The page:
This past week at La Domestique was dedicated to cooking with sriracha, the spicy Asian chili sauce that’s good on just about everything. More than a hot sauce, sriracha gets depth of flavor from red jalapeño peppers, garlic, vinegar, and a bit of sugar. Here at La Domestique we explored many ways to use sriracha in fall cooking, from glazing a roast chicken to garnishing soup and flavoring vegetable stir-fry dishes.
In case you missed anything, I’ve got a recap:
Monday: Announcing sriracha as ingredient of the week.
Tuesday: 10 Ways Tuesday! Creative ideas for cooking with sriracha in autumn.
Wednesday: Cook in the moment with a recipe for Sriracha Glazed Cornish Game Hens.
Thursday: The story behind sriracha: where it originated, how to make it, cooking with sriracha and flavor pairing.. READ MORE...
Last Wednesday I experienced enlightenment while slurping a bowl of Chicken Soup Noodle at Boulder restaurant, Zoe Ma Ma. You see, I usually wolf down the soft and pillowy steamed pork buns for lunch, but on that particular day a chilly fall breeze was in the air and I had a hankerin’ for soup. Little did I know how this bowl of soup would change the way I think about food.
I picked up my generous bowl of Ma Ma’s Chicken Soup Noodle and found myself a tiny table in the corner. The bowl contained shredded chicken, bean sprouts, pickled greens and delicate noodles all suspended in rich homemade broth. Little globules of fat floated on the surface with scallions and cilantro. A fragrant steam wafted over me. I already felt the comfort one seeks from a mother’s chicken soup. Hungrily slurping down noodles and broth, it occurred to me that something was missing. Salt? Seasoning? I stopped slurping and looked up at an array of condiments on the counter. I was intimidated.. READ MORE...
You’ve seen the large red bottle with an electric green top placed inconspicuously on tables everywhere from all American diners to Asian restaurants. Sriracha pronounced “see-RAH-chuh”, is a chili sauce. To call it hot sauce would be an insult. Sriracha has a flavor with depth and complexity. Initially it tastes a bit sweet, with the bright fruitiness of red jalapeño. Vinegar adds tang, the slightest hint of sour. Then the heat begins to build, slowly. In the background is a rich, pungent flavor- garlic. As the fire intensifies sugar is there always, mellowing the heat just enough. While researching sriracha I came across the same word over and over again- addictive. Those who know sriracha love it intensely and will proclaim that this spicy sauce is “good on everything” from pizza to Vietnamese pho. You know what? They are right.. READ MORE...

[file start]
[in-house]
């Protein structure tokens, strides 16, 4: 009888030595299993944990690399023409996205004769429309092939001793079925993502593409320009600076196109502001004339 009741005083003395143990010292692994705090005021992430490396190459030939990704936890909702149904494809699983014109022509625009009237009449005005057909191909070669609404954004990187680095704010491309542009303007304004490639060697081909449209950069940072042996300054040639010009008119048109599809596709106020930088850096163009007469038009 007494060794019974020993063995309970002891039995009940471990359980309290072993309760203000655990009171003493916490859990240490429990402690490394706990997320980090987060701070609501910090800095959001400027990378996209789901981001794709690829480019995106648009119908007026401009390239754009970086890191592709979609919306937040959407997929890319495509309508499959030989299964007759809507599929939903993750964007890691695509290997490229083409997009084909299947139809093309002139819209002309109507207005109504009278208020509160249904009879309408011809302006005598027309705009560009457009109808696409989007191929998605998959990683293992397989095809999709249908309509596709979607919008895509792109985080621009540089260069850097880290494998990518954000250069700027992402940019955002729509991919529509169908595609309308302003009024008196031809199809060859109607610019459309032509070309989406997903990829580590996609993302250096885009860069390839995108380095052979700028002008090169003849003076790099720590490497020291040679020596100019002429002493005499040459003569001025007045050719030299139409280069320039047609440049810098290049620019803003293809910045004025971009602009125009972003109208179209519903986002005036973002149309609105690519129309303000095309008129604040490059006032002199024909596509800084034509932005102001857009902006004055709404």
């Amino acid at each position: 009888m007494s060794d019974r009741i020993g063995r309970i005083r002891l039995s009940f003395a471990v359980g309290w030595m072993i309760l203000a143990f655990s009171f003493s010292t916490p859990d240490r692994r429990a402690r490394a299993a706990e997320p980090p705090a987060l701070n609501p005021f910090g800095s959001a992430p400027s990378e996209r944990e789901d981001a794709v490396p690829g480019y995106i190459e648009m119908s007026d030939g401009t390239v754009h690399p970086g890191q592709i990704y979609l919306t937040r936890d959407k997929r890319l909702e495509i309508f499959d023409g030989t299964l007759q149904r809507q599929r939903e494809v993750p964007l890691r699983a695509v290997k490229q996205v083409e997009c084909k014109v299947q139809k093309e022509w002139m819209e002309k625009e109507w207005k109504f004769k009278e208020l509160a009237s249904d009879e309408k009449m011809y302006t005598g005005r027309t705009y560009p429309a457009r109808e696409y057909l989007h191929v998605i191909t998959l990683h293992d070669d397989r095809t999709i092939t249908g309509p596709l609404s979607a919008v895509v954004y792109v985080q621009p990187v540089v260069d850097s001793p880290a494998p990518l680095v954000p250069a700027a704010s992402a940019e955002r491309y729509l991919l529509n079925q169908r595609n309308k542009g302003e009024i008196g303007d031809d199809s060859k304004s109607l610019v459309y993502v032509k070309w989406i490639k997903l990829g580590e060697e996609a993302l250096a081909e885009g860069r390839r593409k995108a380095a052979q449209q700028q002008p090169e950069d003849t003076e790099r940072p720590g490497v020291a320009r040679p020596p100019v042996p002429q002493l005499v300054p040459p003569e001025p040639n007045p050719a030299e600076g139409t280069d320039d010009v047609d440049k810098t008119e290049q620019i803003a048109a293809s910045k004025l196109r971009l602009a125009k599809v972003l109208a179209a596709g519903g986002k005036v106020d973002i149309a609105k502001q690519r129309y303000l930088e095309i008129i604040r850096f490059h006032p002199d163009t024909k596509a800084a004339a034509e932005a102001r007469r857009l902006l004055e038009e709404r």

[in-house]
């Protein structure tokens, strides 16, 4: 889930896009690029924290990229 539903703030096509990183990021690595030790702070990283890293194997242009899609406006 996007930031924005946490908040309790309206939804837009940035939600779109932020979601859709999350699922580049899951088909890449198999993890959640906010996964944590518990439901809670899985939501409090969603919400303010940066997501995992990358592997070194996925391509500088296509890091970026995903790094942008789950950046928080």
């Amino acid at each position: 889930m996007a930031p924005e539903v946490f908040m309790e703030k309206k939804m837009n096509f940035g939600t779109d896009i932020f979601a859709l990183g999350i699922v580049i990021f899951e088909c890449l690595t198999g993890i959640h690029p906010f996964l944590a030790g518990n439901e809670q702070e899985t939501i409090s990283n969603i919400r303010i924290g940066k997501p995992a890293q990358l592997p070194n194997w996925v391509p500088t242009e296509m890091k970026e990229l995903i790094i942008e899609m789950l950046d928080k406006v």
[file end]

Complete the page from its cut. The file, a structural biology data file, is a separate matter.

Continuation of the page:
Each week I contribute an article to “Whole Foods Market Cooking Boulder” website expanding on one of the 10 Ways Tuesday ideas. For sriracha week I shared a recipe for Sriracha Glazed Cornish Game Hens that elevates this everyday sauce to something special. Reminiscent of hot wings, these hot hens are more sophisticated and provide variety: dark leg meat, moist breast meat, and crispy wings. The heat from the oven caramelizes the sauce into a rich glaze that envelopes the hens. In less than an hour, the hens are cooked and a spicy-sweet aroma fills the house. For the recipe, plus interesting info on sriracha and Cornish game hens, click on the icon below.
I’ve got creative ideas for cooking with sriracha in fall:
My light bulb moment regarding sriracha happened over a bowl of chicken noodle soup in Zoe Ma Ma, a Chinese restaurant in Boulder. The big bowl of soup included rice noodles, chicken, pickled greens, sprouts all suspended in rich, homey broth. Even with a garnish of cilantro and scallions, something was missing. Someone suggested I add Ma Ma’s homemade sriracha, and I’ve been hooked ever since. Comforting beef pho, a Vietnamese noodle soup, is also delicious with sriracha. Even a hearty vegetable soup benefits from the warming heat of sriracha.
2. Glazed Roast Chicken
Basting a whole chicken, Cornish hen, or chicken pieces like wings or drumsticks with sriracha is the same concept as hot wings, with an Asian twist. The heat of the oven caramelizes the sriracha sauce, deepening its flavor and keeping the meat moist. Try Martha Stewart’s recipe for Sriracha Glazed Chicken Wings.. READ MORE...